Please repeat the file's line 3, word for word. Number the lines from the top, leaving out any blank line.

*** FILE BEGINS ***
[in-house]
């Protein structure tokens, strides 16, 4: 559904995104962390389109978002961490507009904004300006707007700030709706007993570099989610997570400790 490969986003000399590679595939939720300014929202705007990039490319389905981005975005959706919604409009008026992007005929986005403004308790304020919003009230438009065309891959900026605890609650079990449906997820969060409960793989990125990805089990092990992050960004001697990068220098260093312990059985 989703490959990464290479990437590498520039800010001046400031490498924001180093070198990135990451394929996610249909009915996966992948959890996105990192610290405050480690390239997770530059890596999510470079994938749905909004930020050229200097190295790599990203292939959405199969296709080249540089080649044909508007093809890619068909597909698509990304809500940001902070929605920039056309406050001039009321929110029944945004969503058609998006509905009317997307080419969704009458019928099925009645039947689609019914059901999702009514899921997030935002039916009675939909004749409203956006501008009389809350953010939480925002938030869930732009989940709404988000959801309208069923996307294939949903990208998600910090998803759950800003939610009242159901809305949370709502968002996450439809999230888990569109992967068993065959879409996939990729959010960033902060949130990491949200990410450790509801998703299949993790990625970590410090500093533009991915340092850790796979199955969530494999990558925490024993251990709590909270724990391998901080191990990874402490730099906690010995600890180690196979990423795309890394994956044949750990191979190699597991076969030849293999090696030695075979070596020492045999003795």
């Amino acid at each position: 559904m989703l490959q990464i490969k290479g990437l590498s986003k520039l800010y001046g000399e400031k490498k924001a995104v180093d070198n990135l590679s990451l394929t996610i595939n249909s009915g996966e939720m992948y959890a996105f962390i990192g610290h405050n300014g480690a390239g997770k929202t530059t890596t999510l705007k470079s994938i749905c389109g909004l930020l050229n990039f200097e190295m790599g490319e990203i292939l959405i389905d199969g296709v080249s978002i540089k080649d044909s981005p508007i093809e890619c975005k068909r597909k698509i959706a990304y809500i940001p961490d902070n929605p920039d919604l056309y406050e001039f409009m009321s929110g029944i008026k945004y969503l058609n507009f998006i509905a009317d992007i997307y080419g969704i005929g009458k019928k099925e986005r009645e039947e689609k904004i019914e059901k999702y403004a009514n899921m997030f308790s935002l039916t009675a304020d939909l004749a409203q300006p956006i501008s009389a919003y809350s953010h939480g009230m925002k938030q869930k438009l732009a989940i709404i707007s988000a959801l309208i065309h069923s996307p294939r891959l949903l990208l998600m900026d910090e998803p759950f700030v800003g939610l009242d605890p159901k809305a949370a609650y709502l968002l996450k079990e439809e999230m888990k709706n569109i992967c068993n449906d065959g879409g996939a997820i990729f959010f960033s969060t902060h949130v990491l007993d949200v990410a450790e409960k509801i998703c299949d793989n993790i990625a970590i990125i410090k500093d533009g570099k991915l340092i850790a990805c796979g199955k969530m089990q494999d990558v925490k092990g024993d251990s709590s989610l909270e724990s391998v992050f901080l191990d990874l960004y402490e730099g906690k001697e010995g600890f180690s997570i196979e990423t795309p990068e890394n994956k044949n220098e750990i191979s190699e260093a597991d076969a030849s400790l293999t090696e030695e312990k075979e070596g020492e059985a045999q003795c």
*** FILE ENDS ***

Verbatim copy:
């Amino acid at each position: 559904m989703l490959q990464i490969k290479g990437l590498s986003k520039l800010y001046g000399e400031k490498k924001a995104v180093d070198n990135l590679s990451l394929t996610i595939n249909s009915g996966e939720m992948y959890a996105f962390i990192g610290h405050n300014g480690a390239g997770k929202t530059t890596t999510l705007k470079s994938i749905c389109g909004l930020l050229n990039f200097e190295m790599g490319e990203i292939l959405i389905d199969g296709v080249s978002i540089k080649d044909s981005p508007i093809e890619c975005k068909r597909k698509i959706a990304y809500i940001p961490d902070n929605p920039d919604l056309y406050e001039f409009m009321s929110g029944i008026k945004y969503l058609n507009f998006i509905a009317d992007i997307y080419g969704i005929g009458k019928k099925e986005r009645e039947e689609k904004i019914e059901k999702y403004a009514n899921m997030f308790s935002l039916t009675a304020d939909l004749a409203q300006p956006i501008s009389a919003y809350s953010h939480g009230m925002k938030q869930k438009l732009a989940i709404i707007s988000a959801l309208i065309h069923s996307p294939r891959l949903l990208l998600m900026d910090e998803p759950f700030v800003g939610l009242d605890p159901k809305a949370a609650y709502l968002l996450k079990e439809e999230m888990k709706n569109i992967c068993n449906d065959g879409g996939a997820i990729f959010f960033s969060t902060h949130v990491l007993d949200v990410a450790e409960k509801i998703c299949d793989n993790i990625a970590i990125i410090k500093d533009g570099k991915l340092i850790a990805c796979g199955k969530m089990q494999d990558v925490k092990g024993d251990s709590s989610l909270e724990s391998v992050f901080l191990d990874l960004y402490e730099g906690k001697e010995g600890f180690s997570i196979e990423t795309p990068e890394n994956k044949n220098e750990i191979s190699e260093a597991d076969a030849s400790l293999t090696e030695e312990k075979e070596g020492e059985a045999q003795c």